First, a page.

Dog owners are urged to beware after a new case of Alabama Rot was diagnosed in Oxfordshire. 

Two new UK cases of the deadly dog disease Alabama Rot, also known as CRGV (cutaneous and renal glomerular vasculopathy), have been confirmed today by veterinary specialist referral centre Anderson Moores.

It brings the total number of cases so far this year to 41.

The latest confirmed cases are located in Newcastle upon Tyne and Bloxham near Banbury. This is the sixth case in Oxfordshire since 2018.

In March, we reported on a new case in Carterton. 

In December 2019, a case was diagnosed in Wallingford.

In total, the UK has now seen 245 confirmed cases of Alabama Rot across 47 counties, since 2012.

David Walker, the UK’s leading expert on the condition, from Anderson Moores, said: “We are sad to announce more cases of CRGV from this year.

“Further confirmed cases mean it is understandably very worrying for dog owners; however, this disease is still very rare, so we’re advising dog owners to remain calm but vigilant, and seek advice from their local vet if their dog develops unexplained skin lesions.

Oxford Mail: ROT: Cutaneous and Renal Glomerular Vasculopathy, known as ‘Alabama rot’, begins with the appearance of ulcers on the dog's skin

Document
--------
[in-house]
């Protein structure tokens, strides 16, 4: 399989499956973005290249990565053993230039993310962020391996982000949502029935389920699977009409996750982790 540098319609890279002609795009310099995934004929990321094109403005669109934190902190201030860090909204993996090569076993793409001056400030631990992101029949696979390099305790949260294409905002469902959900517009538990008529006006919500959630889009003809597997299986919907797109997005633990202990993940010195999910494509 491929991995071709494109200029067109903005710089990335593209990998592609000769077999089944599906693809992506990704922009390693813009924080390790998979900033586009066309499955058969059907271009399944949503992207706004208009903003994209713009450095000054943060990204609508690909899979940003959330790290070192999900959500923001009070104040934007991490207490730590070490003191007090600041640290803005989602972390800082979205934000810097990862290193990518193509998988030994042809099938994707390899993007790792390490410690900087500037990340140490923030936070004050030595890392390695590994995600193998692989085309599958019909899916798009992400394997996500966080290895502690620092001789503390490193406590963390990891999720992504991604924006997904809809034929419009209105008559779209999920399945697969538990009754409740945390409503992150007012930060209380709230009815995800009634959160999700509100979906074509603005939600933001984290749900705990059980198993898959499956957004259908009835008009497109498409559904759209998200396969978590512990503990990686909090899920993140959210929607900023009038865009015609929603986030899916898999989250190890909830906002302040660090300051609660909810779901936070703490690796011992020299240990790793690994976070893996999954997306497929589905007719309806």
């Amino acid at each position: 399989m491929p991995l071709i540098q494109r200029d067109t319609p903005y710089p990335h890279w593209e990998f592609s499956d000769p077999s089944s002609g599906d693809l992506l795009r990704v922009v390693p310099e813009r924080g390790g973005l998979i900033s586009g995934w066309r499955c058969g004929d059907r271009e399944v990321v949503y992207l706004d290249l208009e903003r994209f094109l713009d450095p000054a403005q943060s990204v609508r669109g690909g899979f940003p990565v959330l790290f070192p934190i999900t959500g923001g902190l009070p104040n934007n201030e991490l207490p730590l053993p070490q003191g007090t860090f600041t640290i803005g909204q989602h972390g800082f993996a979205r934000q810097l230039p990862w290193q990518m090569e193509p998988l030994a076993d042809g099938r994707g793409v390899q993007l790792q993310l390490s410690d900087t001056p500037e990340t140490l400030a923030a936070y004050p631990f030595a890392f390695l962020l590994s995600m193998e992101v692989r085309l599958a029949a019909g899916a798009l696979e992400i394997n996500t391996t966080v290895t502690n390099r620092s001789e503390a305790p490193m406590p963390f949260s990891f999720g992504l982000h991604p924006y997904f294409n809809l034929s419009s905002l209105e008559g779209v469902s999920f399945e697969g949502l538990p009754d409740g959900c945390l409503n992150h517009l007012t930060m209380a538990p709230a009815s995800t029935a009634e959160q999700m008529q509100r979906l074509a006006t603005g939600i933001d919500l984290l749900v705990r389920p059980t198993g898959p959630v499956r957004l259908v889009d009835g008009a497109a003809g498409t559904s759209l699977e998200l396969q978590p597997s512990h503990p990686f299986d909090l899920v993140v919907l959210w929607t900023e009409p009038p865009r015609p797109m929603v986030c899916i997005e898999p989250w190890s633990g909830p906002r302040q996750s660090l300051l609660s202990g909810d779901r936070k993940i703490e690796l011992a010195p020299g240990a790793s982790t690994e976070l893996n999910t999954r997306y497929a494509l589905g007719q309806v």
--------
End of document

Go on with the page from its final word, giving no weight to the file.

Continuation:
“While there is currently no known way to prevent a dog from contracting the disease, any concerned dog owners should visit for advice and a map of confirmed cases.”

The highest number of confirmed cases have been in Greater Manchester, Dorset, Surrey, Devon and the New Forest in Hampshire. 

I'm a dog owner, what should I do?

Dr Huw Stacey, vet and director of clinical services at Vets4Pets, is advising dog owners to contact their vet if they have any concerns.

He said: “While it is understandable that dog owners will be worried by Alabama Rot, it is still a very rare disease and we’d encourage owners to continue exercising their pet.

“If a dog becomes affected, the best chance of recovery lies with early and intensive veterinary care at a specialist facility such as Anderson Moores. 

“Treatment is supportive, but is only successful in around 20 percent of cases, which is why we’re encouraging all dog owners to use the online interactive guide to help them understand the clinical signs and confirmed locations of the condition, and visit a vet if they have any concerns.”

READ AGAIN: How to protect your dog from Alabama Rot